Contact persons: Felix Kienast, Senior Scientist WSL, Adjunct Professor ETHZ


Physical address: Zürcherstr. 111 CH-8903 Birmensdorf, Switzerland

Postal address: see physical address

Tel: +41 44 7392366

Fax: +41 44 7392215

E-mail: This email address is being protected from spambots. You need JavaScript enabled to view it.


Swiss Federal Institute for Forest, Snow and Landscape Research – WSL


WSL (Swiss Federal Institute for Forest, Snow and Landscape Research) is the newest member of Landscape Europe. The institute looks for ways to sustainably manage landscapes and forests for maximum benefit to people’s quality of life. Researchers at WSL develop scientifically based solutions to handle the natural hazards that typically occur in mountainous countries, providing maximum protection at affordable costs. WSL research is internationally recognised, and provides the fundamental knowledge for sustainable environmental policies in Switzerland. WSL researchers develop methods for solving socially relevant problems together with partners in industry, in the wider scientific community, and in society. The research institute has close collaboration with institutes and universities in Switzerland and many other countries. There is a strong participation in the research programmes of the European Union. For years WSL has been carrying out research projects with partners in Eastern Europe. WSL employs about 500 people in Birmensdorf, Davos, Lausanne and Bellinzona. It has the following research topics:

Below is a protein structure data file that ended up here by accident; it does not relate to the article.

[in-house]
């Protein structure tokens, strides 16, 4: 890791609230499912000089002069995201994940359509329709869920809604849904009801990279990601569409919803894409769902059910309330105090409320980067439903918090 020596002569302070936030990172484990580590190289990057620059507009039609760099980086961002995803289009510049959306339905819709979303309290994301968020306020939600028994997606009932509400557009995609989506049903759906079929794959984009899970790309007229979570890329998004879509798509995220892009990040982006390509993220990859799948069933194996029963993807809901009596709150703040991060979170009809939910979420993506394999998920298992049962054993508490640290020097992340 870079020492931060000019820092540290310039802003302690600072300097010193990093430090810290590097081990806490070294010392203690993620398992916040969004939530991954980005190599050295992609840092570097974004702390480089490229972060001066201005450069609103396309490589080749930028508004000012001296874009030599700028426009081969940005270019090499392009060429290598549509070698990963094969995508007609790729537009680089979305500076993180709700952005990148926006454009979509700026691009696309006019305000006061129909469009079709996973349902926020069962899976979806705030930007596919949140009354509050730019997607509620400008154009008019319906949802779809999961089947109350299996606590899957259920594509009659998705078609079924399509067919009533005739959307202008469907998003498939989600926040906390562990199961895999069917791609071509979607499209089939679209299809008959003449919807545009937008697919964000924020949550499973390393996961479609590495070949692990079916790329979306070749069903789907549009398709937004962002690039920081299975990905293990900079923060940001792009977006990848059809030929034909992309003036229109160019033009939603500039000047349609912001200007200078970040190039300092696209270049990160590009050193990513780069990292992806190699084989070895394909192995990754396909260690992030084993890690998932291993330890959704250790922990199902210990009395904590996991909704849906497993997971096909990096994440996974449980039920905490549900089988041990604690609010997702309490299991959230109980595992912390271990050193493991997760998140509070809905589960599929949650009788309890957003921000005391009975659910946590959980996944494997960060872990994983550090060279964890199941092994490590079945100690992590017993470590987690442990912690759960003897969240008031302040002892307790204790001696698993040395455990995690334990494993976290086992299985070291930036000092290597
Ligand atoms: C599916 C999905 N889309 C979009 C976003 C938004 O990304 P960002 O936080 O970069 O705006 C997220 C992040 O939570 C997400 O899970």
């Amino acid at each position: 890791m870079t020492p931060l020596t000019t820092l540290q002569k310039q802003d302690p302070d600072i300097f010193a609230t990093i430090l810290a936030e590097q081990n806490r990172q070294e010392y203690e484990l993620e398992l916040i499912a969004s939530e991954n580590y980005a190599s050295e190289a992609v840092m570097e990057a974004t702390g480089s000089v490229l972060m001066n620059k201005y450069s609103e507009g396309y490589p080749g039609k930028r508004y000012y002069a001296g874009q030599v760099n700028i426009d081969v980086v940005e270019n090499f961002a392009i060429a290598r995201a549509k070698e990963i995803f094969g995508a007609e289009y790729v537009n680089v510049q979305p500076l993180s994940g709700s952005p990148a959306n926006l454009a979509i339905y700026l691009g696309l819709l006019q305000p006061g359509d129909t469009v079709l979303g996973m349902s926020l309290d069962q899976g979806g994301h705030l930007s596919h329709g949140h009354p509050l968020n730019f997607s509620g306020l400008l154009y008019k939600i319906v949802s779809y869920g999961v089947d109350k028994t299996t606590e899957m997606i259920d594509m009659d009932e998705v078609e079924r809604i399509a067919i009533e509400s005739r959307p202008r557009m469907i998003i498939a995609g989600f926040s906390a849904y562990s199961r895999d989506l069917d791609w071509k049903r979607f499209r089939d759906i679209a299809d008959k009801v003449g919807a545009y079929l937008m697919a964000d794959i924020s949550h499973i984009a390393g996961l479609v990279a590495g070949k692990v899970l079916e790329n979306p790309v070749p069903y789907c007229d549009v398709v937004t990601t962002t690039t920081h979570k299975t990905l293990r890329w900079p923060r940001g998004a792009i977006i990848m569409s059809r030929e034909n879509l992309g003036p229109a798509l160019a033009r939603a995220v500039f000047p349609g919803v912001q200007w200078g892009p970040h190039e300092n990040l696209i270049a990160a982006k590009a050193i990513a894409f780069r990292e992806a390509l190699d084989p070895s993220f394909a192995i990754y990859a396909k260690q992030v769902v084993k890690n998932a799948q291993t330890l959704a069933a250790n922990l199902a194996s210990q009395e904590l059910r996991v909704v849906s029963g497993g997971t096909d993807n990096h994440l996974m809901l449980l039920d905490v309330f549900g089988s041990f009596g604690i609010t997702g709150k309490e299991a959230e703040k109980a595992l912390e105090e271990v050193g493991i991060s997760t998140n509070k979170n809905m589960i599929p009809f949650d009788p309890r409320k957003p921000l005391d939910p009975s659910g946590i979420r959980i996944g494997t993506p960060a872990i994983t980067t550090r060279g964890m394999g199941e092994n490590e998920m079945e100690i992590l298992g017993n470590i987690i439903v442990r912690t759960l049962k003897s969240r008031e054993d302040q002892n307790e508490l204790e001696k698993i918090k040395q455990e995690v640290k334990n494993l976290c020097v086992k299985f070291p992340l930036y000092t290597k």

Landscape research

WSL monitors the present status of landscapes, and develops methods for observing, evaluating, and protecting Switzerland’s valuable landscapes. This is a very important task for a country with a strong tourism industry. The energy transformation calls for sustainable energy landscapes where wind, solar and other renewables do not outcompete other landscape services.

Pollutants and climate change

Depositions of airborne pollutants exceed the limits in many regions of Europe. WSL investigates how this affects plants, and how climate change affects vegetation and land use.


How is biodiversity affected by future land use and climate change? WSL develops mitigation strategies and investigates the important role of the Alps in the European biodiversity strategy.

Managing the forest

Today’s energy transformation shows that forest is a valuable resource  for timber and raw material. WSL develops management options for sustainable use of forests in mountain regions. The knowledge is transferred around the world.

Avalanches, snow and permafrost

WSL is well-known for avalanche and snow research at its facilities in Davos. Researchers  investigate how avalanches start, how they sweep downhill, and what energies are involved. Daily bulletins informing about avalanche dangers are provided to tourism industries for natural hazards protection.

Torrents, rockfalls

In addition to snow research, WSL monitors and investigates other natural hazards that might be increasing in frequency as the climate is warming.

In mountain landscapes we find steep gradients between intensively used land and abandonment. Sometimes the plots are only a few hundred meters apart. This requires special care and adapted management techniques. WSL is keen to develop and propagate them.